A.S. Seeks Input for Committee

The new A.S. Council met with students in two open forums to brainstorm ideas on forming a committee to create a new fee referendum for student services.

The second forum was held Tuesday; the first was held Friday of fifth week.

Facing a freeze on increases in spending and severe funding cuts for the 2001-2002 school year, members of student organizations such as the Food Co-op, sports club teams, KSDT and the college councils came together to voice their opinions, debating whether a representative structure or consensus was the best way to handle the formation of next year’s referendum.

In light of the recent defeat of this year’s Campus Life Fee Referendum, A.S. President Jeff Dodge called the first meeting to discuss a way in which a committee could be formed that was more representative of the opinions of the student body at large. The goal was to eventually garner the necessary support for a fee increase.

“”A lot of people took issue with the fact that the structure of the [previous] committee was decided completely by the administration,”” said A.S. Commissioner of Services and Enterprises Colin Parent.

As a result, debate at the meeting centered on what would be the most effective way to represent the concerns of all students affected by a fee increase.

Due to the representational voting nature of the previous committee, many present found the meetings harsh and divided.

“”‘We have the majority, therefore we can continue,’ makes for a hostile environment,”” Dodge said, remarking on the fact that a number of votes on the committee ended up being split 11-6. “”It’s difficult to get a correct representation.””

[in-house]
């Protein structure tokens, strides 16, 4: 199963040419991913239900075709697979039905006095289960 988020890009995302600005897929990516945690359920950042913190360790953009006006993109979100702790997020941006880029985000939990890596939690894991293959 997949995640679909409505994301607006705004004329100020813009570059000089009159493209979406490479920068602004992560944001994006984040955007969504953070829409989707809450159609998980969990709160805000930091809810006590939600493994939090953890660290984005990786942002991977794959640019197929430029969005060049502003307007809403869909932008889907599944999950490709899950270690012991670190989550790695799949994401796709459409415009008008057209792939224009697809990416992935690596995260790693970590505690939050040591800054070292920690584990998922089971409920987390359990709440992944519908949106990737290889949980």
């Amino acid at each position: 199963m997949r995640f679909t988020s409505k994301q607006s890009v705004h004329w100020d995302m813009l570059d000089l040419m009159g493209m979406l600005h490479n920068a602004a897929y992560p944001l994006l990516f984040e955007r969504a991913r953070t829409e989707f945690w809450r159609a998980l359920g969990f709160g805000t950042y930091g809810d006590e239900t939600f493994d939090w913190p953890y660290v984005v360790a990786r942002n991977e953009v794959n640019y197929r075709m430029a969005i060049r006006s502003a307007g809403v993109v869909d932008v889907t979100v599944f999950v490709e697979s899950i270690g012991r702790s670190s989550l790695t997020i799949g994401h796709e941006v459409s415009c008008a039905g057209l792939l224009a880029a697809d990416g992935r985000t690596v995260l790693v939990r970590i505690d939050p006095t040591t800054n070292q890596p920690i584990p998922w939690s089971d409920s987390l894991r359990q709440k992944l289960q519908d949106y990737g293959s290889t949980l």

The general consensus was that those represented on the previous committee were the most active students at UCSD, and thus the most likely to favor expansion of student fees to increase funding for programs in which they have vested interests.

“”It’s important for people who are not involved with anything to come to the meetings,”” Parent said.

He also noted that many of those affected would be the least active students, who would see little potential benefit in raising their fees to support services and organizations they do not use.

“”The problem is in the demographics — the colleges get five reps, but where do low-income people come in?”” said Gordon Chang, a member of the UCSD Green Party. “”They might be working when the committee meets.””

Chang mentioned the fact that those on the committee have a vested interest in raising fees, a sentiment not necessarily shared by the rest of the campus.

“”It’s a socioeconomic thing,”” Chang said. “”Differences in programming between the five colleges doesn’t necessarily mean different viewpoints on a referendum.””

All agreed that the priority is developing a process where all voices in the campus community are heard.

As a result, one of the first suggestions raised was that the new committee operate by consensus in open meetings, thus allowing every student an influential say and preventing railroading by majority.

However, those in attendance saw flaws with such a system.

“”I’m scared that an active group could send a overrepresentation of members, stopping any positive things,”” said Muir College Council Chair Liz Erwin.

Others agreed and felt that consistent and active participation in any group involved in forming the new referendum was a must for voting, whether by majority or consensus, if anyone was allowed to help create the new referendum.

Otherwise, a sports team or fraternity with a vested interest could stack a particularly crucial meeting.

Kris Bohling, vice president of the Graduate Student Association, supported membership that was completely open to the community at large so no voice could be excluded in a consensus decision.

James Lynch, of University Centers Advisory Board, disagreed.

“”We can’t have a committee of 20,000 — it’s absurd,”” Lynch said. “”I say we have a representative body — one group, one vote.””

Debate hinged on a crucial question — how to determine what constituted a demographic in need of representation if a representative committee were formed.

While a myriad of campus organizations is given a definitive number of representatives, students not involved would be underrepresented.

Suggestions for resolving this problem ranged from selecting random students to participate on the committee, to town hall meetings to make committee members accountable to the voice of the campus at large.

Another meeting is planned for 2:30 p.m. Friday at the International Center.

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